When Tiki Barber retired from the New York Giants after the 2006 season, most fans wondered how the Giants would replace his 2,127 yards rushing and receiving, which was more than 40 percent of the team's offense.
But it turned out that replacing Barber had some significant benefits beyond the obvious.
Teammates considered him a distraction in the locker room, something of a clubhouse lawyer. They felt his in-season retirement announcement in 2006 created problems for the team. As good a player as Barber was, he was something of a divisive force in the locker room.
Now, the departure of Barber is not the only reason the Giants are celebrating a Super Bowl title today and it's not even the major reason, not after the way their defense overwhelmed the Patriots in Sunday night's 17-14 victory.
Yet Barber's departure brought the team much closer together, a point made by many in a locker room that was celebrating one of the biggest upsets in NFL history.
"The best part of it for me is the idea that this group of young men, who came together and believed in themselves, bought the team concept completely, took the names off the back of the jerseys, checked the egos at the door," said coach Tom Coughlin. "The reinforcement for team is the greatest source of satisfaction for me."
There was reinforcement for Miami coach Don Shula, too, because his 1972 team again stands alone as the only NFL team to complete a perfect season. And we don't have to worry anymore about assessing the Patriots' place in history. They still have a nice dynasty going, but they are not the best team in history.
Today, there is no question about that.
In fact, New England couldn't even beat the second-best team in the NFC East.
"Every team is beatable. You never know," said Coughlin. "The right moment, the right time, every team is beatable."
The Giants are the third straight team to survive the wild-card round of the playoffs and win the Super Bowl, and the fifth in 11 years. But they are the first team from the NFC, for years the weaker conference, to do it.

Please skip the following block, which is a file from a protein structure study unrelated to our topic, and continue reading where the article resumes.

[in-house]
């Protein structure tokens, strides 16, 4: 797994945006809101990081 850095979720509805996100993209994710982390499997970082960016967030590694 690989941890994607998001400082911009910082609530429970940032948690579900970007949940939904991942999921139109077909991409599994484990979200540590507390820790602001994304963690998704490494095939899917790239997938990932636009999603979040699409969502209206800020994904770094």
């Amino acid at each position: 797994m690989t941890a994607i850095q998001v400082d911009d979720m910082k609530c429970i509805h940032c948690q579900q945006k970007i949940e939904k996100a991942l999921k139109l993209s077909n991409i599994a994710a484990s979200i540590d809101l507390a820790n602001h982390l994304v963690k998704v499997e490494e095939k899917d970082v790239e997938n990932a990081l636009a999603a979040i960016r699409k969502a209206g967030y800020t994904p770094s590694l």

"I think we shocked the world," said Giants defensive end Michael Strahan. "Hell, we maybe shocked ourselves."
"Their intensity from the beginning snap to the end of the game was really higher than ours," said Patriots receiver Randy Moss. "It kind of surprised me."
Regular season MVP Tom Brady did not play well, but he did not have much help, either. The Giants defense, which was the NFL's best at sacking the quarterback during the season, dominated against the Patriots' offensive line.
The Giants blitzed on about a third of the plays, mostly on the inside instead of the outside to get pressure on Brady quicker. For most of the night, Brady looked uncomfortable and out of sync. The Patriots couldn't get their running game going and their offense consisted mostly of short screen passes.
Brady, knocked down a dozen or more times after throwing and sacked a season-high five times (he had been sacked 24 times in 18 previous games), looked nothing like the quarterback who set an NFL record by throwing 50 touchdown passes during the season.
Whether it was the mild ankle sprain he suffered in the AFC Championship Game or something else, Brady often seemed strangely unaware of pressure coming his way and seemed either unable or unwilling to maneuver out of the way.